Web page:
Thermal Imaging technology has changed dramatically over the years. Thermal imagers are now more affordable, portable and accessible than ever before. A thermal imaging camera detects the intensity of radiation in the infrared region of the electromagnetic spectrum and converts it to a visible image. Thermography is indispensable when it comes to non-contact detection of thermal differences.
Unlike regular digital cameras, which capture images of the visible light reflected by objects, thermal cameras create pictures by measuring infrared energy, or heat. The thermal camera then assigns colours based on the temperature differences it measures. In a “radiometric” imager, each pixel of colour on the screen indicates a specific temperature. Thermal cameras read the surface temperature of objects and can detect surfaces that don’t emit thermal energy equally well. Emissivity is the material property that describes the efficiency with which an object radiates, or emits, heat.
Thermography’s role has become more and more critical in electrical and mechanical equipment, industrial processes, building diagnostics and research and development. As thermal imagers evolve, features such as auto and manual focus, smart and rechargeable batteries and higher resolution are becoming the norm. Innovation in wireless testing, software, data logging and connections with smartphone applications makes thermal imaging an excellent option for maintenance applications.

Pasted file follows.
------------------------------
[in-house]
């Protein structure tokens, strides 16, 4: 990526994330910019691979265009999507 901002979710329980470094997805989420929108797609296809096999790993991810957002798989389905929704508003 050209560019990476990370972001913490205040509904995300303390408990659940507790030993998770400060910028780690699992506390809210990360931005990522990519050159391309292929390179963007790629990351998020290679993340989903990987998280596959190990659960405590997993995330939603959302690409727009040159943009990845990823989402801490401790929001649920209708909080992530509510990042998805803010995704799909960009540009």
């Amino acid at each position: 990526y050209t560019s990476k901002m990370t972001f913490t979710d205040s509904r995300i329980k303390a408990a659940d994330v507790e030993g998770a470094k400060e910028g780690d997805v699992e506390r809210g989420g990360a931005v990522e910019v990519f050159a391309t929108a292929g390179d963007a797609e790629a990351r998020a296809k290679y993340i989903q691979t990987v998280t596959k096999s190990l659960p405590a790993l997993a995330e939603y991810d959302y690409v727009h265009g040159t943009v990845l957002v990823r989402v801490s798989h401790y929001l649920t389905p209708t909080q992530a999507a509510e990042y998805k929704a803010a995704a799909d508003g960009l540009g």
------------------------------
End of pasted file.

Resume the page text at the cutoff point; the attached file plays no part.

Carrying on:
If the status of components can be identified before any failure, corrective measures can be taken in advance which will help in improved productivity. Thermal imaging cameras are the perfect tool for predicting failures because they make the invisible visible.
There are many variants of thermal imagers to choose from. Some factors to consider, when deciding what kind of imager best fits your business model, are Radiometric, Thermal (temperature) sensitivity and Pixel resolution. Infrared (IR) thermometers are reliable and very for single spot temperature readings, but, for scanning large areas or components, thermal imaging cameras are the best option. It’s easy to miss critical components that may be near failure and need repair, so thermal imaging cameras can be used to prevent this.
Thermal imaging is a technology that will not only change our lives, but it will save lives as well.
Electrical testing is a process of inspection that covers many different areas of the electrical system, such as medical, industrial and automotive, using various testing equipment, such as a Digital Multi-Meter, CRO, Clamp Meter, Insulation tester, etc. These testing tools are used to measure different electrical parameters, such as AC/ DC voltage, current, resistance, capacitance, frequency, continuity, insulation, etc. In an electrical system, regular insulation resistance testing is highly recommended to avoid electrical shocks and ensure safety, which reduces downtime. It helps to check the corrosion of insulation and repair works, s vacuum cleaning, steam cleaning and rewinding can be scheduled. Excessive heat or cold, moisture, corrosive vapours, oil, vibration, aging and nicked wiring are the primary causes of insulation failure. The equipment necessary for insulation resistance tests are a megohmmeter, temperature indicator and humidity meter. The total current in the body of the insulation is the sum of capacitance charging current, absorption current and leakage or conduction current.